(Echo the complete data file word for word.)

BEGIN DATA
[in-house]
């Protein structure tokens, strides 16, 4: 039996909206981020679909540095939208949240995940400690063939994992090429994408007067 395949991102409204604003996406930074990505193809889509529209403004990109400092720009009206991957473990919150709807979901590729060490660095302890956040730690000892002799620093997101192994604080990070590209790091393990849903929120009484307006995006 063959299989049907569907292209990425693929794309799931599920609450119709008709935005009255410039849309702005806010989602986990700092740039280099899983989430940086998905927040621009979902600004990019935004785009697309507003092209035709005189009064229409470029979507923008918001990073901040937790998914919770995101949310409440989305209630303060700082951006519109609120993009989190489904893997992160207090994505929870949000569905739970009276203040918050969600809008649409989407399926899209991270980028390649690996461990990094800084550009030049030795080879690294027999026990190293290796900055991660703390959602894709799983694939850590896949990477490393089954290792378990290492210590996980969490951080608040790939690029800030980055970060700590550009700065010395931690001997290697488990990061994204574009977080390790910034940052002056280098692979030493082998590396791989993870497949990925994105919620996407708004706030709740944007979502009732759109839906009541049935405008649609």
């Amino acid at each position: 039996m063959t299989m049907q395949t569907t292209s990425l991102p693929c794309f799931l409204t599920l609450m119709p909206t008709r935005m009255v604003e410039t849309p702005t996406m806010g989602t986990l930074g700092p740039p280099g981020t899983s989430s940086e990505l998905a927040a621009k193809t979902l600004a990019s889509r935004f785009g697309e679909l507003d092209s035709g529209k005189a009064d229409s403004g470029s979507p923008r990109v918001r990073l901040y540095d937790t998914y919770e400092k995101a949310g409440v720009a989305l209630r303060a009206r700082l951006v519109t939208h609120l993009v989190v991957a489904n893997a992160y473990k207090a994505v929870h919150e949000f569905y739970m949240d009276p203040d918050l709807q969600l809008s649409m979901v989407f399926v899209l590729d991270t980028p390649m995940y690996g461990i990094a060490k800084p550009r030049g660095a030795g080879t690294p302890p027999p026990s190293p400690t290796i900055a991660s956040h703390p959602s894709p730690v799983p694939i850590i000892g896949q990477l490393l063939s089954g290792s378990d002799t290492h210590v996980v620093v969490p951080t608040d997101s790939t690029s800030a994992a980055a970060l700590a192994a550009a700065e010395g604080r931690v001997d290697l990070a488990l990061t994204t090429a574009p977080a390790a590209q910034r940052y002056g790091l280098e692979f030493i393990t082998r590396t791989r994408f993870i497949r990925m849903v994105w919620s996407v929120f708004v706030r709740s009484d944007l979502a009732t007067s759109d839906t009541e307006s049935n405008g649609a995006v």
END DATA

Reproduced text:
[in-house]
């Protein structure tokens, strides 16, 4: 039996909206981020679909540095939208949240995940400690063939994992090429994408007067 395949991102409204604003996406930074990505193809889509529209403004990109400092720009009206991957473990919150709807979901590729060490660095302890956040730690000892002799620093997101192994604080990070590209790091393990849903929120009484307006995006 063959299989049907569907292209990425693929794309799931599920609450119709008709935005009255410039849309702005806010989602986990700092740039280099899983989430940086998905927040621009979902600004990019935004785009697309507003092209035709005189009064229409470029979507923008918001990073901040937790998914919770995101949310409440989305209630303060700082951006519109609120993009989190489904893997992160207090994505929870949000569905739970009276203040918050969600809008649409989407399926899209991270980028390649690996461990990094800084550009030049030795080879690294027999026990190293290796900055991660703390959602894709799983694939850590896949990477490393089954290792378990290492210590996980969490951080608040790939690029800030980055970060700590550009700065010395931690001997290697488990990061994204574009977080390790910034940052002056280098692979030493082998590396791989993870497949990925994105919620996407708004706030709740944007979502009732759109839906009541049935405008649609």
């Amino acid at each position: 039996m063959t299989m049907q395949t569907t292209s990425l991102p693929c794309f799931l409204t599920l609450m119709p909206t008709r935005m009255v604003e410039t849309p702005t996406m806010g989602t986990l930074g700092p740039p280099g981020t899983s989430s940086e990505l998905a927040a621009k193809t979902l600004a990019s889509r935004f785009g697309e679909l507003d092209s035709g529209k005189a009064d229409s403004g470029s979507p923008r990109v918001r990073l901040y540095d937790t998914y919770e400092k995101a949310g409440v720009a989305l209630r303060a009206r700082l951006v519109t939208h609120l993009v989190v991957a489904n893997a992160y473990k207090a994505v929870h919150e949000f569905y739970m949240d009276p203040d918050l709807q969600l809008s649409m979901v989407f399926v899209l590729d991270t980028p390649m995940y690996g461990i990094a060490k800084p550009r030049g660095a030795g080879t690294p302890p027999p026990s190293p400690t290796i900055a991660s956040h703390p959602s894709p730690v799983p694939i850590i000892g896949q990477l490393l063939s089954g290792s378990d002799t290492h210590v996980v620093v969490p951080t608040d997101s790939t690029s800030a994992a980055a970060l700590a192994a550009a700065e010395g604080r931690v001997d290697l990070a488990l990061t994204t090429a574009p977080a390790a590209q910034r940052y002056g790091l280098e692979f030493i393990t082998r590396t791989r994408f993870i497949r990925m849903v994105w919620s996407v929120f708004v706030r709740s009484d944007l979502a009732t007067s759109d839906t009541e307006s049935n405008g649609a995006v």